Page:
Willow Creek has completed the transition from bent grass greens to new Tif Eagle Bermuda greens.
“We are excited to be back playing the course the way it was designed,” offered PGA Professional Steve Goforth.
While the greens were being converted, the course was open, but golfers played on temporary greens and as an added twist, played the course backwards from green to tee.
“We had the perfect weather for this conversion. We had the right amount of heat and sun. We also got rain when we needed it and especially at night which really helped with the grow in,” said Goforth.
The bent grass putting surface had been in place since the club opened in 1995. Since the original opening both the climate and the development of better Bermuda turf has made more courses move away from bent greens.
“Summers have gotten a lot hotter and the maintenance of bent grass greens was a 24 hour a day job for our crew. The new Tif Eagle greens are much better in the kind of temperatures we are now experiencing,” said Goforth.
Bermuda grass in the fairway and fringe around the green was starting to “sneak” into the bent grass surfaces making for a less desirable look to the greens.
“Bermuda is a more aggressive grass and over the years some of the greens looked a little patchy because it is hard to remove the Bermuda. The greens always putted well, but we wanted the look to be as consistent as the way the greens would roll,” said the club professional.
Goforth and course superintendent Kyle Traynham expected the grow in process to take from six to eight weeks.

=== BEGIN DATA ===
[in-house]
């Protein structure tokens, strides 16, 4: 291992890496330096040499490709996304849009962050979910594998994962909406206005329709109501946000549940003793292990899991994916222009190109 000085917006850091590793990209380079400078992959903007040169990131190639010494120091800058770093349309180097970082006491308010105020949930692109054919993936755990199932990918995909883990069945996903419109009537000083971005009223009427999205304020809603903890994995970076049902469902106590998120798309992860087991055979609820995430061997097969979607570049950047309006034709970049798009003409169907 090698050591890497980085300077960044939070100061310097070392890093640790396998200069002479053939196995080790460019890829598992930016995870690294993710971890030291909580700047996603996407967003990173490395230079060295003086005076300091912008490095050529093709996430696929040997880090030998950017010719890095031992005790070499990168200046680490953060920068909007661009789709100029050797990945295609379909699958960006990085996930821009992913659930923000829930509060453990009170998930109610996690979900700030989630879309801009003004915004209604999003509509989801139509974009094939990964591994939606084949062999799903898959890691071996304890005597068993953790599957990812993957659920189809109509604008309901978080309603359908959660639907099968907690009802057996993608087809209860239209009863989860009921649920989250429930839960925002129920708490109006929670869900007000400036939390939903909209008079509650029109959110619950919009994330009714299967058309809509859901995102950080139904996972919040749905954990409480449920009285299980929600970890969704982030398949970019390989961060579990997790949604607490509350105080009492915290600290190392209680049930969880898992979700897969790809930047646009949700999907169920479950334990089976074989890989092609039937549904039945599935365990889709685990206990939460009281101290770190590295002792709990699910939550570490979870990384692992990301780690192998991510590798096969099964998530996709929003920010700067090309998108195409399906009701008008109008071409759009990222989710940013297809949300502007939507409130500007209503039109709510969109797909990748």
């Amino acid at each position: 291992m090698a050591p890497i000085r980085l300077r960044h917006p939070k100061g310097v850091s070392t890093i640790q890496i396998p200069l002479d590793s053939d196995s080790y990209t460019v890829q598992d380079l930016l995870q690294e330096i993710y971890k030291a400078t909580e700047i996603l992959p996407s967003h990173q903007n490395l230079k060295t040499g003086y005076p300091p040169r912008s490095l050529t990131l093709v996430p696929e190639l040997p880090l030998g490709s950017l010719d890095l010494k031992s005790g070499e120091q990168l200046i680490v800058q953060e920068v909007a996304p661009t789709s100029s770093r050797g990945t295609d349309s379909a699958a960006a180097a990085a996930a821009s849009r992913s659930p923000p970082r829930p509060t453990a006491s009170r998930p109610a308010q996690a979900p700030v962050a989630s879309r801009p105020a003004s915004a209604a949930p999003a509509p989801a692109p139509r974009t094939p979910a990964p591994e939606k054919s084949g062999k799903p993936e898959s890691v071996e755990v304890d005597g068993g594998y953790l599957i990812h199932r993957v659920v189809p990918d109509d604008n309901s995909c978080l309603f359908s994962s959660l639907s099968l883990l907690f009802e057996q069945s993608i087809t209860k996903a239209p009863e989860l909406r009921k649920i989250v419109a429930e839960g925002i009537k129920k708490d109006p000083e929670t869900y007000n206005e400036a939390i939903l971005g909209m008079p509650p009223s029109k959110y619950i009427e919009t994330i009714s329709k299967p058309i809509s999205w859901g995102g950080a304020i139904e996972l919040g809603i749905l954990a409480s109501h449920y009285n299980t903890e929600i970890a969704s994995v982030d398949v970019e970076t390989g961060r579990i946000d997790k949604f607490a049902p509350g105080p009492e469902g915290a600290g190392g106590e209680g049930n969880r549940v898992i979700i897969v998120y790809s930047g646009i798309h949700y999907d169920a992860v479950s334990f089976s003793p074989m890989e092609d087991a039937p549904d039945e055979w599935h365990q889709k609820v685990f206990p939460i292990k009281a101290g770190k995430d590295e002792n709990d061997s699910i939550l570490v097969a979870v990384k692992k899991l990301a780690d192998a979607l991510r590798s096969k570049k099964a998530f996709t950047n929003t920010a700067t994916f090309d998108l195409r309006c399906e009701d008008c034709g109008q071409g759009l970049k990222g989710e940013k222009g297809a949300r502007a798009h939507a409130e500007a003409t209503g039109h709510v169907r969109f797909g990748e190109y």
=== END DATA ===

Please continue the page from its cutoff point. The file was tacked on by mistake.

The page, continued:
While the majority of greens were completed as scheduled a few holes needed just a little extra grow in time.
“We could have opened a week or so earlier, but we wanted to make sure all the greens were in good shape and the playing surfaces were consistent all the way around the course,” said Traynham.
The course reopened for play on Friday, August 30th. The tee sheet was full as many members and daily fee players wanted to be among the first golfers to try the new greens.
“We only had a few open tee times the first day back. The comments have all been very positive,” said Goforth.
Because of the advances in the science involved in the development of the Tif Eagle turf, Goforth does not think golfers will see a significant difference in the speed of the greens.
“The greens will keep getting quicker and we expect later this fall and through the winter they will play pretty fast,” he said.
Goforth has been impressed with the new greens ability to hold shots and not leave as many ball marks.
“There are fewer ball marks on the new green’s. The bent grass greens were always marked up and now there are not as many,” said the pro.
To encourage golfers to repair ball marks the club gave free ball mark repair tools to golfers on the first day.
“We are very happy with the way the transition worked out and we look forward to welcoming golfers back to Willow Creek to have them experience our new greens,” concluded Goforth.